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Eighteenth-Century Studies 34.2 (2001) 251-274
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A Picture of Chardin's Making
James D. Herbert
He's an ordinary lad, really (fig. 1). Not the sort of begrimed ragamuffin that the brothers Le Nain might have recruited a century before for one of their essays at picturesque poverty, nor a boy formally portrayed with the finery and bearing that in ancien régime France spoke of noble birth. A commoner, then. A commoner, but one who would go far. He--or, more likely, one of his two or three nearly identical clones--put in an appearance at the prestigious Parisian Salon of 1739 held in the royal palace of the Louvre (after which the brood scurried into various private collections). 1 Many of his peers, those figuring in the forty-odd genre scenes painted by Jean-Baptiste-Siméon Chardin in the years surrounding 1740, fared even better. The lass being prepared for public outing in The Morning Toilet (fig. 2) was spirited out of the Salon of 1741 by the Swedish ambassador Count Carl Gustaf Tessin (the Salon catalogue lists the work as belonging to him) and soon joined court life at the royal palace at Drottningholm. Closer to home, in 1740, Louis XV welcomed, as a gift from the artist himself, the children of Saying Grace (fig. 3) and The Diligent Mother into that always-growing crowd of dutiful subjects depicted within the paintings of the French royal collections.
By now, my opening conceit is showing its strains. Of course, not the children themselves but their painted images enjoyed elevation into social circles well above the apparent rank of the sitters, perhaps even to be revered there. The [End Page 251] transmutation into oils makes all the difference, for the canvas could well have functioned like an intervening curtain that protected viewers from any actual commerce with the viewed. We are all familiar with the social practice, proper in Chardin's day and in our own, of hanging paintings that represent all sorts of suspect people and things within the tasteful apartments of the most privileged. And yet my initial rhetorical gambit has it purpose: it highlights how quick the leap from depiction to depicted can be during a consideration of Chardin's paintings of children--perhaps in any discussion of simple genre scenes. It is as if the essential characteristics of a genre painting--its values, its meaning, its purpose--are in some manner selfsame with those of the people and milieu to which it gives pictorial form. Put another way: we quite easily assume that Chardin's pictures of children are basically about those children, and that, accordingly, an appreciation of the painting necessarily involves an appreciation, perhaps even an endorsement, of the way in which they live their lives. Bourgeois subject matter--to risk, for a moment, the lurking cliché--means bourgeois painting. And reciprocally (reciprocity being an indispensable aspect of this particular interpretation), bourgeois painting reflects the values of the bourgeois subject matter it portrays.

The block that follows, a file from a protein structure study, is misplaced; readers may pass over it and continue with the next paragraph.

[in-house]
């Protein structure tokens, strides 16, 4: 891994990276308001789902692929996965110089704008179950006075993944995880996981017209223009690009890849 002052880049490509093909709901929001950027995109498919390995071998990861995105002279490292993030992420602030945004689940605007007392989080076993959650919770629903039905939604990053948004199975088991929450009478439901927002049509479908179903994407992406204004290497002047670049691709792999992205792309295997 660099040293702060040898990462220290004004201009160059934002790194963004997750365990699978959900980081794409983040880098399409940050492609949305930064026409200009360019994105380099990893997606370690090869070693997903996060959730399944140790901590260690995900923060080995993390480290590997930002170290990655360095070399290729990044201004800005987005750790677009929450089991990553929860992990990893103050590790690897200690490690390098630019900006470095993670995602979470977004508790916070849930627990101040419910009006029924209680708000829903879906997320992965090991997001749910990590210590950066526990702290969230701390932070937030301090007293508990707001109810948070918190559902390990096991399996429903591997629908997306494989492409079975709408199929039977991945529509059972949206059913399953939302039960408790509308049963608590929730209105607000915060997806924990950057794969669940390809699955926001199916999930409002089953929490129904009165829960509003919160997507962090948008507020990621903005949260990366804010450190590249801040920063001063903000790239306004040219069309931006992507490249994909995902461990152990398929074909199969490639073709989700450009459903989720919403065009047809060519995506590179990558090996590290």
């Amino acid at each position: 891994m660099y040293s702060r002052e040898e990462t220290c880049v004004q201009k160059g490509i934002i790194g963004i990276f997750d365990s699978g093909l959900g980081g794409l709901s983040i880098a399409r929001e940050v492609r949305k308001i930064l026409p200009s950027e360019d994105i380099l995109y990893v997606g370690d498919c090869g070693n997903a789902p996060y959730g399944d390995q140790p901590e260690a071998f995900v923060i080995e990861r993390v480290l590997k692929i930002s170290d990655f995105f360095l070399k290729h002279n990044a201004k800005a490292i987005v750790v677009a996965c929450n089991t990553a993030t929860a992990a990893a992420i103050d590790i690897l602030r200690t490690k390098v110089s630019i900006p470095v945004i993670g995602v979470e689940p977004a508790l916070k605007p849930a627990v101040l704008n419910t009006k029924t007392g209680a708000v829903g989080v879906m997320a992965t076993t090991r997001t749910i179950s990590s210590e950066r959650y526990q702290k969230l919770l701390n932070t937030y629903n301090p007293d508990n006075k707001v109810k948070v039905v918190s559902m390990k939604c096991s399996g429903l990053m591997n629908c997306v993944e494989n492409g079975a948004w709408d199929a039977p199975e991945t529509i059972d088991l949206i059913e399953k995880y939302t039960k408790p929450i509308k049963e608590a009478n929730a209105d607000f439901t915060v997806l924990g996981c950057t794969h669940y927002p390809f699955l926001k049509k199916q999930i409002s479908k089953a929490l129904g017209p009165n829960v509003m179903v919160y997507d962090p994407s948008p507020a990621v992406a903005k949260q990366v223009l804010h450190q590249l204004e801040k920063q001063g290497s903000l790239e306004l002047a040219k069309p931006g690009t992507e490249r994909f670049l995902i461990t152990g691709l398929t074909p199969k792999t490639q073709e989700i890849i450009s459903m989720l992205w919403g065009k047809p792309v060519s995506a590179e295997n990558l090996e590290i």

Painting as protective curtain, painting as reflective mirror: I've introduced two competing figures for Chardin's art in the previous paragraph, one close upon the other. We needn't, however, take on the task of sizing up the relative [End Page 252] merits of these two accounts and deeming one to be correct. The significance of Chardin's genre scenes--I will be using Soap Bubbles (fig 1 as the principal vehicle for my analysis--resides not in their authorization of one form of meaning over the other, but rather in the manner in which they allow for the possibility of a number of different interpretations, and thereby fashion a social relation between the audiences that ostensibly activated each. This essay will pursue such multiple meanings in two stages: first, by investigating the characteristics attributed by these pictures to their sitters; and second, by attending to Chardin's painterly technique. What to make of Chardin's Soap Bubbles? That which the painting makes of its variegated viewers, both anticipated and real. [End Page 253]